Coil Tapping
A coil tap is converting (temporarily) a humbucker to a single coil pickup.  This is accomplished by the electronic removal of one of the two coils from a humbucking pickup (hence one coil is "tapped out").

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The basic concept is simple: one end of the active coil goes to the output and all the other wires go to the ground.  Just pull up on the knob and you get your new sounds.  Push it down, back to stock sound.

This will usually give you that annoying 60 Hz hum, unfortunately.  However, if you combine the working coil with another single coil wound in the opposite direction (say, the neck-most coil of one pickup with the bridge-most coil on the other pickup) you will achieve a hum-canceling configuration.  Two of the five positions on PRS guitars do this using a rotary switch (more on that elsewhere on this site).

As depicted here, the bottom configuration (the way it would be if you had the push-pull pushed) is the humbucker.  The top (pulled) configuration is tapped.  However, this modification does not require a push-pull switch.  A simple SPST (single pole-single throw) switch --the simplest type of switch-- would do the trick.  As mentioned above, you can also do this with a rotary switch in any number of ways.

Note: Technically speaking, this is not a coil tap, but rather a coil cut.  A coil tap is a method of reducing the number of coil windings used within a pickup.  However, the term "coil tap" has come to be used almost exclusively for this modification, so that name has more or less stuck even among those who know better.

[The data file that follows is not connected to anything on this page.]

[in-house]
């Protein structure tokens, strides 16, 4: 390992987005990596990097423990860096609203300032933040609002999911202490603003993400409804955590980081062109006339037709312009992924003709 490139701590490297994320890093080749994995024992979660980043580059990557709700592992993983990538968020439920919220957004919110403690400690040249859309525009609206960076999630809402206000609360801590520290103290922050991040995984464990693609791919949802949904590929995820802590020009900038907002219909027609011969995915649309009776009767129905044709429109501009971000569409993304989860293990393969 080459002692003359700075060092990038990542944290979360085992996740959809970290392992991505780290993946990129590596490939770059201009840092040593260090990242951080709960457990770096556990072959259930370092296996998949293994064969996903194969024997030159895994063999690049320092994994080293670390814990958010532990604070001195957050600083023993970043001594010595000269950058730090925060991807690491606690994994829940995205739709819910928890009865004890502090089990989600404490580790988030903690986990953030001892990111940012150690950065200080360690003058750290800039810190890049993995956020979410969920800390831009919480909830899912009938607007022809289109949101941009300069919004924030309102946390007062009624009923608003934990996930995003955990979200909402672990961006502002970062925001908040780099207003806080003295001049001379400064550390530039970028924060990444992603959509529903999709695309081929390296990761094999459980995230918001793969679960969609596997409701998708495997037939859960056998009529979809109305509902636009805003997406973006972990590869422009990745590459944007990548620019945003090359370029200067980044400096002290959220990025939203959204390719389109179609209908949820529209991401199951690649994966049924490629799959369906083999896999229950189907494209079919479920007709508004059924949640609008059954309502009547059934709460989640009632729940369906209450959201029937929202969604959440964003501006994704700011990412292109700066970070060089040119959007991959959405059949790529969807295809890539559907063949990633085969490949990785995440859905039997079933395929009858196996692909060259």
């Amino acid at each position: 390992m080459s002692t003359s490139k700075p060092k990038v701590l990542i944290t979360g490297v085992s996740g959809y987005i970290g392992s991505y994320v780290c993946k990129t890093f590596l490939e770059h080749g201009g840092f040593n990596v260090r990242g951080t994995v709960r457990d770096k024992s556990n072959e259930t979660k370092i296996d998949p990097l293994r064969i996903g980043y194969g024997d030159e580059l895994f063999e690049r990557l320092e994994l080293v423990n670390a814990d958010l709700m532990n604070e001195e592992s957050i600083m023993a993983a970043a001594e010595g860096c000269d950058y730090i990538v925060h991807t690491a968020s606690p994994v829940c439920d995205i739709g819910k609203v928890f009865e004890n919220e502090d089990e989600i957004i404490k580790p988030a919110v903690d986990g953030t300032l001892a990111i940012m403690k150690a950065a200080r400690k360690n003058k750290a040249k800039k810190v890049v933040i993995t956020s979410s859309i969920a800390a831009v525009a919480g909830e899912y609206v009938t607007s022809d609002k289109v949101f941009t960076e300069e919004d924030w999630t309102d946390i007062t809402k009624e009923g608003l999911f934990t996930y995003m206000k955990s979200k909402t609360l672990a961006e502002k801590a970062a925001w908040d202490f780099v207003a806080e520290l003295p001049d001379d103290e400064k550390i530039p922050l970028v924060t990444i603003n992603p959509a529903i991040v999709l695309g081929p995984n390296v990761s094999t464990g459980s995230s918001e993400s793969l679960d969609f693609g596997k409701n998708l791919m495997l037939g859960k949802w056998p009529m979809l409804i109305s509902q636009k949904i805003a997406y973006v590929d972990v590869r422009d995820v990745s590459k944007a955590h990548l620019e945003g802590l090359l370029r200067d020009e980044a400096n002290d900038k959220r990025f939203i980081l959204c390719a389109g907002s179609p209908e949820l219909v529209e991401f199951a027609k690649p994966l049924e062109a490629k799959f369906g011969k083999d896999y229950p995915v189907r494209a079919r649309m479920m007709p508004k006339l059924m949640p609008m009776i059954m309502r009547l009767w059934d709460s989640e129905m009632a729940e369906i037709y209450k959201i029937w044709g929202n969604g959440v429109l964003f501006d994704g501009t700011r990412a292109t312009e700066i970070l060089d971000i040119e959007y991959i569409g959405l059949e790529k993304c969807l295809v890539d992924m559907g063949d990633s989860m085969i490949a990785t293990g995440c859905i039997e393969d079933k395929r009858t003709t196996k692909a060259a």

Doubling Up
Alternatively, since guitars routinely have two humbuckers, you could use each half of the DPDT for each of the pickups.  Just mimic the wiring scheme for the other pickup as a mirror image on the other side of the switch.  If this scheme was combined with series/parallel switching or other modifications, you could potentially have a very versatile, PRS-like guitar.  Try it!

Coil Adding?
Or maybe you like the single coil sound and only want a humbucking sound occasionally.  In that case, just "flip" the arrangement of the wires depicted above.  Now your "default" sound will be from the single coil and you will add in the second coil when you pull the knob.  Cool!  I did something similar to this on the EMG 89 pickup in my Steinberger GM-4S.

If you happen to have a guitar with a HSH (i.e., humbucker - single coil - humbucker) configuration, you might find it useful to tap the humbuckers when you combine them with the middle single coil pickup.  For this mod, check out my page on automatic coil taps.

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